# Charlie Harvey

The final of the seven languages is Haskell and so far it feels nice. Gone are Clojure's brackets and back to front syntax. Haskell is much more Erlang-esque, which may just be the module declarations and the list comprehensions. It even feels a little perlish with ::s and \$s here and there. Tate compares Haskell to Spock from Star Trek and tells us that it makes hard things easy and easy things hard.

Day one starts slowly enough, by now we’re cracking through conceptual territory at a fair whack. A lot of what we cover is the syntactic sugar of concepts we’ve already investigated so the faster pace works well enough for me. The homework today is, to say the least, challenging. Certainly compared with the first day homeworks of the other languages in the book. Well, I’ve got two bottles of San Miguel, a laptop and a decent internet connection! So here we go.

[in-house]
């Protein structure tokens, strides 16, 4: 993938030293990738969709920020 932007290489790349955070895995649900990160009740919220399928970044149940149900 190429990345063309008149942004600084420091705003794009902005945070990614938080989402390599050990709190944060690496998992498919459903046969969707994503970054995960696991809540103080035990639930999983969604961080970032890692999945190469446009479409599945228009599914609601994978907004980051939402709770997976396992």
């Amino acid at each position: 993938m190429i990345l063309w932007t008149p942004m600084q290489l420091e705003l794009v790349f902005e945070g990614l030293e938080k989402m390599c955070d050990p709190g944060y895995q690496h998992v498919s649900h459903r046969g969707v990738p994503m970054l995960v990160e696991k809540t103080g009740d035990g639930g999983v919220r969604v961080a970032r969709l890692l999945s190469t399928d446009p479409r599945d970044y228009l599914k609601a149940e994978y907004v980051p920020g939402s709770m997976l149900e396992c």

### all_evens.hs

How many different ways can you write allEven?